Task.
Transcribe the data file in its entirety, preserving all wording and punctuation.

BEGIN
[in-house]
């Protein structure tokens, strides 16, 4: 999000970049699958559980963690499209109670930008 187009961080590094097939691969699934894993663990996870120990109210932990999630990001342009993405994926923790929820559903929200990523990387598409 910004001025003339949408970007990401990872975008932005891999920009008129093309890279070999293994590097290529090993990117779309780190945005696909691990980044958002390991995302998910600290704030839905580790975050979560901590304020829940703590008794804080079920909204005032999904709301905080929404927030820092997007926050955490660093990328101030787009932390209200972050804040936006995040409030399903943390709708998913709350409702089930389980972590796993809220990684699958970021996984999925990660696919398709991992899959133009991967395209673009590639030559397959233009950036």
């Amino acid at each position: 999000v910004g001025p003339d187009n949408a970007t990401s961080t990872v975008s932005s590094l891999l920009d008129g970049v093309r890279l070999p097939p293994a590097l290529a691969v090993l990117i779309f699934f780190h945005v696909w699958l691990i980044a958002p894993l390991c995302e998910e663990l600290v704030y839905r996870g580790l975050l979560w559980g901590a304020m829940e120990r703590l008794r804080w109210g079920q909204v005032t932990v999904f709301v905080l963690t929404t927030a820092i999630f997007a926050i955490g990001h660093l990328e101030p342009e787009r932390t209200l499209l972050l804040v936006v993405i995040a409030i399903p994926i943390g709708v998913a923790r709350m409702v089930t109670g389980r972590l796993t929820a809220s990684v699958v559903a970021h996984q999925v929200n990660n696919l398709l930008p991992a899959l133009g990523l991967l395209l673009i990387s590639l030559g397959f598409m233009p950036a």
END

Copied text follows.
[in-house]
């Protein structure tokens, strides 16, 4: 999000970049699958559980963690499209109670930008 187009961080590094097939691969699934894993663990996870120990109210932990999630990001342009993405994926923790929820559903929200990523990387598409 910004001025003339949408970007990401990872975008932005891999920009008129093309890279070999293994590097290529090993990117779309780190945005696909691990980044958002390991995302998910600290704030839905580790975050979560901590304020829940703590008794804080079920909204005032999904709301905080929404927030820092997007926050955490660093990328101030787009932390209200972050804040936006995040409030399903943390709708998913709350409702089930389980972590796993809220990684699958970021996984999925990660696919398709991992899959133009991967395209673009590639030559397959233009950036």
């Amino acid at each position: 999000v910004g001025p003339d187009n949408a970007t990401s961080t990872v975008s932005s590094l891999l920009d008129g970049v093309r890279l070999p097939p293994a590097l290529a691969v090993l990117i779309f699934f780190h945005v696909w699958l691990i980044a958002p894993l390991c995302e998910e663990l600290v704030y839905r996870g580790l975050l979560w559980g901590a304020m829940e120990r703590l008794r804080w109210g079920q909204v005032t932990v999904f709301v905080l963690t929404t927030a820092i999630f997007a926050i955490g990001h660093l990328e101030p342009e787009r932390t209200l499209l972050l804040v936006v993405i995040a409030i399903p994926i943390g709708v998913a923790r709350m409702v089930t109670g389980r972590l796993t929820a809220s990684v699958v559903a970021h996984q999925v929200n990660n696919l398709l930008p991992a899959l133009g990523l991967l395209l673009i990387s590639l030559g397959f598409m233009p950036a």